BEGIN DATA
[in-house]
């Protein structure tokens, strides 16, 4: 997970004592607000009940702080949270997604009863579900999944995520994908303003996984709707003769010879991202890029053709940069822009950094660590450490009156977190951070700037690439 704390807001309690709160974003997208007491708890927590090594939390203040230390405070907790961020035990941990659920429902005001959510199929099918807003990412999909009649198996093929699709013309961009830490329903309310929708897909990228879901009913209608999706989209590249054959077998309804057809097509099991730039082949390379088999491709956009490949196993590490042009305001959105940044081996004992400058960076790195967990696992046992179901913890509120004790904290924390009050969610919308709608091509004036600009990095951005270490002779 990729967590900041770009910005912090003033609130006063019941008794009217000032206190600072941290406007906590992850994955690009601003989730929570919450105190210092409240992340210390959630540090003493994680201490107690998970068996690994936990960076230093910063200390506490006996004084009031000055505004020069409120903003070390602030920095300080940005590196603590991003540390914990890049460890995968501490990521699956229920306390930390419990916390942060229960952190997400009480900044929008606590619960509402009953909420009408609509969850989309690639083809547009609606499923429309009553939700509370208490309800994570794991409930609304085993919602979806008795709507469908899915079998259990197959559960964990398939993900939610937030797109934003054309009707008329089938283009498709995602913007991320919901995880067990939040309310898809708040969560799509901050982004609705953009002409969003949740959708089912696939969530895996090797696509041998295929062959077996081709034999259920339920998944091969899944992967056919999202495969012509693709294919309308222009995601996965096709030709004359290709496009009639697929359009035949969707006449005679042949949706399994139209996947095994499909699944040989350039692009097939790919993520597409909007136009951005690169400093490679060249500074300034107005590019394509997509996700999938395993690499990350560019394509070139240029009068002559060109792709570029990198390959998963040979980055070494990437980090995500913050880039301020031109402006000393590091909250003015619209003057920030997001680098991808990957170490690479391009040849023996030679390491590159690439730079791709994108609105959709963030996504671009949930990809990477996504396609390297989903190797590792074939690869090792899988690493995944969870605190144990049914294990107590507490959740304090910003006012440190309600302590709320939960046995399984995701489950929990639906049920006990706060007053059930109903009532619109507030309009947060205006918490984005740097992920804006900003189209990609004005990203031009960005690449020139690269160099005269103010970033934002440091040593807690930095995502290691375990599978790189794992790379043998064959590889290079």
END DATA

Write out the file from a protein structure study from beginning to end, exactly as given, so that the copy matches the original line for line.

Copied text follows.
[in-house]
């Protein structure tokens, strides 16, 4: 997970004592607000009940702080949270997604009863579900999944995520994908303003996984709707003769010879991202890029053709940069822009950094660590450490009156977190951070700037690439 704390807001309690709160974003997208007491708890927590090594939390203040230390405070907790961020035990941990659920429902005001959510199929099918807003990412999909009649198996093929699709013309961009830490329903309310929708897909990228879901009913209608999706989209590249054959077998309804057809097509099991730039082949390379088999491709956009490949196993590490042009305001959105940044081996004992400058960076790195967990696992046992179901913890509120004790904290924390009050969610919308709608091509004036600009990095951005270490002779 990729967590900041770009910005912090003033609130006063019941008794009217000032206190600072941290406007906590992850994955690009601003989730929570919450105190210092409240992340210390959630540090003493994680201490107690998970068996690994936990960076230093910063200390506490006996004084009031000055505004020069409120903003070390602030920095300080940005590196603590991003540390914990890049460890995968501490990521699956229920306390930390419990916390942060229960952190997400009480900044929008606590619960509402009953909420009408609509969850989309690639083809547009609606499923429309009553939700509370208490309800994570794991409930609304085993919602979806008795709507469908899915079998259990197959559960964990398939993900939610937030797109934003054309009707008329089938283009498709995602913007991320919901995880067990939040309310898809708040969560799509901050982004609705953009002409969003949740959708089912696939969530895996090797696509041998295929062959077996081709034999259920339920998944091969899944992967056919999202495969012509693709294919309308222009995601996965096709030709004359290709496009009639697929359009035949969707006449005679042949949706399994139209996947095994499909699944040989350039692009097939790919993520597409909007136009951005690169400093490679060249500074300034107005590019394509997509996700999938395993690499990350560019394509070139240029009068002559060109792709570029990198390959998963040979980055070494990437980090995500913050880039301020031109402006000393590091909250003015619209003057920030997001680098991808990957170490690479391009040849023996030679390491590159690439730079791709994108609105959709963030996504671009949930990809990477996504396609390297989903190797590792074939690869090792899988690493995944969870605190144990049914294990107590507490959740304090910003006012440190309600302590709320939960046995399984995701489950929990639906049920006990706060007053059930109903009532619109507030309009947060205006918490984005740097992920804006900003189209990609004005990203031009960005690449020139690269160099005269103010970033934002440091040593807690930095995502290691375990599978790189794992790379043998064959590889290079």